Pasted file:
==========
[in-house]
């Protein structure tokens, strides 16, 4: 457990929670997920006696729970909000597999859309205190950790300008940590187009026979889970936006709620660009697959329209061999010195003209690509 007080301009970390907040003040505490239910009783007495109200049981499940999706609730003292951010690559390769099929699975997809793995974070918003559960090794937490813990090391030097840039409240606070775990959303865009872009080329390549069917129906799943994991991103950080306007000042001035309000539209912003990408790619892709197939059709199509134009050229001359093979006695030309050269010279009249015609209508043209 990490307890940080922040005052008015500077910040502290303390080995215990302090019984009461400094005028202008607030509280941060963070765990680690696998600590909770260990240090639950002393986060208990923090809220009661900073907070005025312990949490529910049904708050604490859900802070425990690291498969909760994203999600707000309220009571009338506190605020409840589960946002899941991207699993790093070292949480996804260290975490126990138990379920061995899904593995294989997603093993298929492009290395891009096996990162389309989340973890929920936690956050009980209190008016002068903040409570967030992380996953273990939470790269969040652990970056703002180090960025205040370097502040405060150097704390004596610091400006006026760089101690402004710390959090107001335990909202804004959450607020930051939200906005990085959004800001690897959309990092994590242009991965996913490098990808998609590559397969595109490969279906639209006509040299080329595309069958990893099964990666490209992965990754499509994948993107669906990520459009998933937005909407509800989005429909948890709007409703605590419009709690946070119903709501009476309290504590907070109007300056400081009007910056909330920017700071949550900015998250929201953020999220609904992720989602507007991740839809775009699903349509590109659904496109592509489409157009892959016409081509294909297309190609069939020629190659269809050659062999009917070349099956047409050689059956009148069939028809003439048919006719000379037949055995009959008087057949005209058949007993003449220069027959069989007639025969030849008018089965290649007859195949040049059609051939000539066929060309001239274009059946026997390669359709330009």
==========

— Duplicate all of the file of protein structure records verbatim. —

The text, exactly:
[in-house]
């Protein structure tokens, strides 16, 4: 457990929670997920006696729970909000597999859309205190950790300008940590187009026979889970936006709620660009697959329209061999010195003209690509 007080301009970390907040003040505490239910009783007495109200049981499940999706609730003292951010690559390769099929699975997809793995974070918003559960090794937490813990090391030097840039409240606070775990959303865009872009080329390549069917129906799943994991991103950080306007000042001035309000539209912003990408790619892709197939059709199509134009050229001359093979006695030309050269010279009249015609209508043209 990490307890940080922040005052008015500077910040502290303390080995215990302090019984009461400094005028202008607030509280941060963070765990680690696998600590909770260990240090639950002393986060208990923090809220009661900073907070005025312990949490529910049904708050604490859900802070425990690291498969909760994203999600707000309220009571009338506190605020409840589960946002899941991207699993790093070292949480996804260290975490126990138990379920061995899904593995294989997603093993298929492009290395891009096996990162389309989340973890929920936690956050009980209190008016002068903040409570967030992380996953273990939470790269969040652990970056703002180090960025205040370097502040405060150097704390004596610091400006006026760089101690402004710390959090107001335990909202804004959450607020930051939200906005990085959004800001690897959309990092994590242009991965996913490098990808998609590559397969595109490969279906639209006509040299080329595309069958990893099964990666490209992965990754499509994948993107669906990520459009998933937005909407509800989005429909948890709007409703605590419009709690946070119903709501009476309290504590907070109007300056400081009007910056909330920017700071949550900015998250929201953020999220609904992720989602507007991740839809775009699903349509590109659904496109592509489409157009892959016409081509294909297309190609069939020629190659269809050659062999009917070349099956047409050689059956009148069939028809003439048919006719000379037949055995009959008087057949005209058949007993003449220069027959069989007639025969030849008018089965290649007859195949040049059609051939000539066929060309001239274009059946026997390669359709330009």